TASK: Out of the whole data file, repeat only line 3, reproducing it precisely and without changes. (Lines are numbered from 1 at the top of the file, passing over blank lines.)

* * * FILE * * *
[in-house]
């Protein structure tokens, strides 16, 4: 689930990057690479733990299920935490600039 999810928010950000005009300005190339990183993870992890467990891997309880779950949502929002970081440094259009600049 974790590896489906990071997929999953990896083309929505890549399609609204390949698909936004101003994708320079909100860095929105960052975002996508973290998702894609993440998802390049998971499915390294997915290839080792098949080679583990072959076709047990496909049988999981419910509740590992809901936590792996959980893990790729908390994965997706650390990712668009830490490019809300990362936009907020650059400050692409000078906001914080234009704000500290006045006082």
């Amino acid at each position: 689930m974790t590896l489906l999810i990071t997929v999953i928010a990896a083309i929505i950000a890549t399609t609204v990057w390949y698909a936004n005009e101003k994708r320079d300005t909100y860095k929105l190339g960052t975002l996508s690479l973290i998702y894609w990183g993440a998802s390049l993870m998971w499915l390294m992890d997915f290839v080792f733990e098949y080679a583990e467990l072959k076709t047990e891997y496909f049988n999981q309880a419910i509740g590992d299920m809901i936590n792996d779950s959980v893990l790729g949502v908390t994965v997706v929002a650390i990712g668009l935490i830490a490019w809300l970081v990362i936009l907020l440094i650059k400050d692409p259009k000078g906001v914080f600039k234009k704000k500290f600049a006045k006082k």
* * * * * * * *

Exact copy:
């Amino acid at each position: 689930m974790t590896l489906l999810i990071t997929v999953i928010a990896a083309i929505i950000a890549t399609t609204v990057w390949y698909a936004n005009e101003k994708r320079d300005t909100y860095k929105l190339g960052t975002l996508s690479l973290i998702y894609w990183g993440a998802s390049l993870m998971w499915l390294m992890d997915f290839v080792f733990e098949y080679a583990e467990l072959k076709t047990e891997y496909f049988n999981q309880a419910i509740g590992d299920m809901i936590n792996d779950s959980v893990l790729g949502v908390t994965v997706v929002a650390i990712g668009l935490i830490a490019w809300l970081v990362i936009l907020l440094i650059k400050d692409p259009k000078g906001v914080f600039k234009k704000k500290f600049a006045k006082k």